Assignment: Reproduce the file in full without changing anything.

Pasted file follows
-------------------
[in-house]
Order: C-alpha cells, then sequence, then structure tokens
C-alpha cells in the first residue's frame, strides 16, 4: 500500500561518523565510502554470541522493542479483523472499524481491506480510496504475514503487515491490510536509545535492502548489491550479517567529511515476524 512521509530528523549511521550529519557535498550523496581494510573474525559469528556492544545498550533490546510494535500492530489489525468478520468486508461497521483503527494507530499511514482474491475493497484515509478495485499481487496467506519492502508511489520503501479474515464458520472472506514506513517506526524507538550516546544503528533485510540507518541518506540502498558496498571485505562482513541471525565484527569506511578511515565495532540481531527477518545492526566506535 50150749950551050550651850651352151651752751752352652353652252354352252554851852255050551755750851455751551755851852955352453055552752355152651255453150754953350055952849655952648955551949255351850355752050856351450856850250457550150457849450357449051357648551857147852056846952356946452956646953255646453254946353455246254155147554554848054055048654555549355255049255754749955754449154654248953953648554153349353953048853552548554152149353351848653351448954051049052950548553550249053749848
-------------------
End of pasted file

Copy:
[in-house]
Order: C-alpha cells, then sequence, then structure tokens
C-alpha cells in the first residue's frame, strides 16, 4: 500500500561518523565510502554470541522493542479483523472499524481491506480510496504475514503487515491490510536509545535492502548489491550479517567529511515476524 512521509530528523549511521550529519557535498550523496581494510573474525559469528556492544545498550533490546510494535500492530489489525468478520468486508461497521483503527494507530499511514482474491475493497484515509478495485499481487496467506519492502508511489520503501479474515464458520472472506514506513517506526524507538550516546544503528533485510540507518541518506540502498558496498571485505562482513541471525565484527569506511578511515565495532540481531527477518545492526566506535 50150749950551050550651850651352151651752751752352652353652252354352252554851852255050551755750851455751551755851852955352453055552752355152651255453150754953350055952849655952648955551949255351850355752050856351450856850250457550150457849450357449051357648551857147852056846952356946452956646953255646453254946353455246254155147554554848054055048654555549355255049255754749955754449154654248953953648554153349353953048853552548554152149353351848653351448954051049052950548553550249053749848